All ETDs from UAB

Advisory Committee Chair

Robert Weech-Maldonado

Advisory Committee Members

Larry R Hearld

Nir Menachemi

Michael A Morrisey

Stephen J O'Connor

Bisakha Sen

Document Type


Date of Award


Degree Name by School

Doctor of Philosophy (PhD) School of Health Professions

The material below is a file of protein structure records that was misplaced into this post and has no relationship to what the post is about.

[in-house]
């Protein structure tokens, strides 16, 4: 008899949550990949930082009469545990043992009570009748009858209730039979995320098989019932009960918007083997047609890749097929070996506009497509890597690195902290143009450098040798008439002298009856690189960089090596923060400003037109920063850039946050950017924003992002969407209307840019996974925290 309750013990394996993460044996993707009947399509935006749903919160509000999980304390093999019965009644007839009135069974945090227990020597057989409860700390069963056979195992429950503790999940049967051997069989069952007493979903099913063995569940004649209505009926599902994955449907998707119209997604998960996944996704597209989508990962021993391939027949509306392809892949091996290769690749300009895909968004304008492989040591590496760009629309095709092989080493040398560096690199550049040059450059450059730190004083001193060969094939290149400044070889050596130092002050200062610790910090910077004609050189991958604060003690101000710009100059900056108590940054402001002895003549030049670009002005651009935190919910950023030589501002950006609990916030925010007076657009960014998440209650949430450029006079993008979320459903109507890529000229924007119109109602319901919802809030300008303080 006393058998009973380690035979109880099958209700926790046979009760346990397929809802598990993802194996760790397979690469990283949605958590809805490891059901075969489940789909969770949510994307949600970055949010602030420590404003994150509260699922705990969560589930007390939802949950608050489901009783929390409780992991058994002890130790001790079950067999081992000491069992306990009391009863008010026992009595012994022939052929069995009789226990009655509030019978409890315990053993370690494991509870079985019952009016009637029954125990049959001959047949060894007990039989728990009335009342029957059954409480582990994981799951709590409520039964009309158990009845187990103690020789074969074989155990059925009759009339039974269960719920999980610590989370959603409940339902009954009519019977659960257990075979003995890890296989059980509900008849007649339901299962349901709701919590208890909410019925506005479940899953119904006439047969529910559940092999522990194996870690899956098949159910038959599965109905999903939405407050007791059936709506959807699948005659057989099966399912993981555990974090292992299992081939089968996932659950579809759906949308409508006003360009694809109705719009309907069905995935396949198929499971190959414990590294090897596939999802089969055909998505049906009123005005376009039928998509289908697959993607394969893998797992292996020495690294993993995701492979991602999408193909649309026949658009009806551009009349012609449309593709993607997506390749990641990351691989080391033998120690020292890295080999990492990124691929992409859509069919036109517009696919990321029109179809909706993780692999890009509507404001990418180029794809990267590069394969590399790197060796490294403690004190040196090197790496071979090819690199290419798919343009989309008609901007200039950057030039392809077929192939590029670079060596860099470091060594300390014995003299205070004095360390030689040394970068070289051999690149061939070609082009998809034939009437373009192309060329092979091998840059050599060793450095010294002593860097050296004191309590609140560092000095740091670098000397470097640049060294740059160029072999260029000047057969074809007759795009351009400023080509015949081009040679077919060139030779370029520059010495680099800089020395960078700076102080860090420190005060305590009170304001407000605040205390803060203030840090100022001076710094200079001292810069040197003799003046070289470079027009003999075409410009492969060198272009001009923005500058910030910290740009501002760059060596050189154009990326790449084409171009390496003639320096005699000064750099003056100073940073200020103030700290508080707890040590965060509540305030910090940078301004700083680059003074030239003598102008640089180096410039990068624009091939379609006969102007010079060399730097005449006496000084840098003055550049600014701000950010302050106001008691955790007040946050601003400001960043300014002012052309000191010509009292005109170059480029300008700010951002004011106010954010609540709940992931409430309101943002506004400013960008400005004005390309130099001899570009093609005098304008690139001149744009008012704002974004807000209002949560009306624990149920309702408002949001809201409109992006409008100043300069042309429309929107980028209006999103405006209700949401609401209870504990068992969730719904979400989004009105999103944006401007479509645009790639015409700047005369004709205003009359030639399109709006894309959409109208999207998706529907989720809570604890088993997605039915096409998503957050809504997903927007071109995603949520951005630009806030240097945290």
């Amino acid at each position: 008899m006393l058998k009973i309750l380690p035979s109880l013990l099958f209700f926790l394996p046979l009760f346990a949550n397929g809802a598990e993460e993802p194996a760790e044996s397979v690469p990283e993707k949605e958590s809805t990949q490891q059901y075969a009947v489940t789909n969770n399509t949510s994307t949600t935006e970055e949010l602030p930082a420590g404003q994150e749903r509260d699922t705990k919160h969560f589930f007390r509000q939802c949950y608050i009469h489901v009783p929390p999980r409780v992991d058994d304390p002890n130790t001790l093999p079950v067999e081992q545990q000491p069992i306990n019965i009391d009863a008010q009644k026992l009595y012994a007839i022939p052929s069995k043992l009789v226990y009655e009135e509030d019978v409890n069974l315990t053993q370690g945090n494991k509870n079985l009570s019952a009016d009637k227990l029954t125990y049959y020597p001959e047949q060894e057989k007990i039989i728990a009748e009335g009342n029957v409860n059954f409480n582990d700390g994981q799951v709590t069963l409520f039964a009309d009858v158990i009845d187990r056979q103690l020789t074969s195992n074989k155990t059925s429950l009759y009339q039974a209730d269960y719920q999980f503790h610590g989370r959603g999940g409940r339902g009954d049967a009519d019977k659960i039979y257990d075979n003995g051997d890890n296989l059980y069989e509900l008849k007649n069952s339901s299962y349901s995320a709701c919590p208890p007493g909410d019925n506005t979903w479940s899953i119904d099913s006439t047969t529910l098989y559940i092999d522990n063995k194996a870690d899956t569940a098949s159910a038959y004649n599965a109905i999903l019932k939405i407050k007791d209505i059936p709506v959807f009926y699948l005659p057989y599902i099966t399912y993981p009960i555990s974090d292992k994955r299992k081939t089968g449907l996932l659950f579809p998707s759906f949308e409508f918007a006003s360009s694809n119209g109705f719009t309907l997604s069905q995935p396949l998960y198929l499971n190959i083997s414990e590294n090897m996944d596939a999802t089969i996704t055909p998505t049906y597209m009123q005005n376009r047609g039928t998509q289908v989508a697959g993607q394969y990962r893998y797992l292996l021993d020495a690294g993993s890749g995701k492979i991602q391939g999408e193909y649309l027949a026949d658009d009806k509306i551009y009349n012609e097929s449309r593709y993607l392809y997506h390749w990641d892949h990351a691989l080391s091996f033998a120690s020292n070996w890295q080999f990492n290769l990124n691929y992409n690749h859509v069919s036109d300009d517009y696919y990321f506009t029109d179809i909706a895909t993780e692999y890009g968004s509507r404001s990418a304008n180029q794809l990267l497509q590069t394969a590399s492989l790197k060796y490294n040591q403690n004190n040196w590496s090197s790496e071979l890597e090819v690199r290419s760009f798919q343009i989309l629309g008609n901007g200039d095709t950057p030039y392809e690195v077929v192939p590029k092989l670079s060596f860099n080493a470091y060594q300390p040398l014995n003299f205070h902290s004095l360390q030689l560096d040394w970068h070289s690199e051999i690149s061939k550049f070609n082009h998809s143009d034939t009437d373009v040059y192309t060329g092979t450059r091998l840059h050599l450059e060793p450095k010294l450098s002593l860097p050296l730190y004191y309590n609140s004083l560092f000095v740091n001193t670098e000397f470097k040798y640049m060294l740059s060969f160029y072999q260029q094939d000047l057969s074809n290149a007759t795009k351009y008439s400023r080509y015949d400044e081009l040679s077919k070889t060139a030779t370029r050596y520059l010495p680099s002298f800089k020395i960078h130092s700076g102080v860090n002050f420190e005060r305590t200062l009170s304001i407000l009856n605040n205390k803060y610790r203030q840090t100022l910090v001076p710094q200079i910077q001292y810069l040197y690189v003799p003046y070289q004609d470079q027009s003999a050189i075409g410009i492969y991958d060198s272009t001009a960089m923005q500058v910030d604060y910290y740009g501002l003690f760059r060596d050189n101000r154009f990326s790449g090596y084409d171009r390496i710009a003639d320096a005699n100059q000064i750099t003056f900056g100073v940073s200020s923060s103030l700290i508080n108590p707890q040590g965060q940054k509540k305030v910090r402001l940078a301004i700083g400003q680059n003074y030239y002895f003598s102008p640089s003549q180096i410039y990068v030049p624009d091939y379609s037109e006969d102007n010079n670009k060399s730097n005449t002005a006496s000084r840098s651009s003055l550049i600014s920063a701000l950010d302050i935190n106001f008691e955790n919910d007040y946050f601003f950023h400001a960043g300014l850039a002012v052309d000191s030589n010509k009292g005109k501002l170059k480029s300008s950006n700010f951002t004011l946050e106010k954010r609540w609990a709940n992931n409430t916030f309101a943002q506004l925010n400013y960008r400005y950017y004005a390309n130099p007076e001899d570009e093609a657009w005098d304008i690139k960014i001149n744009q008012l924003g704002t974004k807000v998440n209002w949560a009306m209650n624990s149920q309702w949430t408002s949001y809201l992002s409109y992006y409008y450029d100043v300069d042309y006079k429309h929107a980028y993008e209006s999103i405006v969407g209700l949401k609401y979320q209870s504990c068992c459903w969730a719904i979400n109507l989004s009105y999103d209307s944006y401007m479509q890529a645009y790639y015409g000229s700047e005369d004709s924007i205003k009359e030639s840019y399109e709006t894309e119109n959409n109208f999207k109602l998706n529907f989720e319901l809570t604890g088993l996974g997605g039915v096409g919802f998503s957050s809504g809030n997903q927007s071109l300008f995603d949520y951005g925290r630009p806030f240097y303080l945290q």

Two decades ago, a group of hospital-based physicians (hospitalists) specializing in the practice of hospital medicine were introduced in the U.S. health care system. Since then, this group of physicians has experienced an unprecedented growth. Prior studies on hospitalists have focused on benefits associated with the use of hospitalists. Compared to non-hospitalists, these studies revealed that hospitalists are more efficient as they are able to reduce length of stay and costs while achieving similar or better quality of care. However, most of these studies have been cross-sectional, limited to few hospitals, and limited to pediatric and teaching hospitals. Very little is known about the organizational and market characteristics associated with hospitals' use of hospitalists. Furthermore, to our knowledge, no studies were found in the literature which have explored the association between hospitals' use of hospitalists and organizational financial performance measured by revenues, costs, and operating margin and clinical performance such as readmission rates using a national sample of acute care hospitals. This longitudinal study (2007-2010) using a national sample of medical/surgical acute care hospitals operating in the U.S. explored these relationships. We found that large, urban, system-affiliated hospitals located in higher competition markets have a higher probability of using hospitalists. In addition, we found that an increase in the low proportion of full-time equivalent (FTE) hospitalists was associated with both lower costs and revenues. We also found that an increase in both the use of hospitalists as well as in the use of contracted hospitalists was associated with lower costs, but this was only marginally significant (p < 0.10). Finally, we found that an increase in the use of hospitalists, FTE hospitalists, high proportion of FTE hospitalists, and contracted hospitalists were associated with lower pneumonia readmissions, however, these associations were only marginally significant (p < 0.10).



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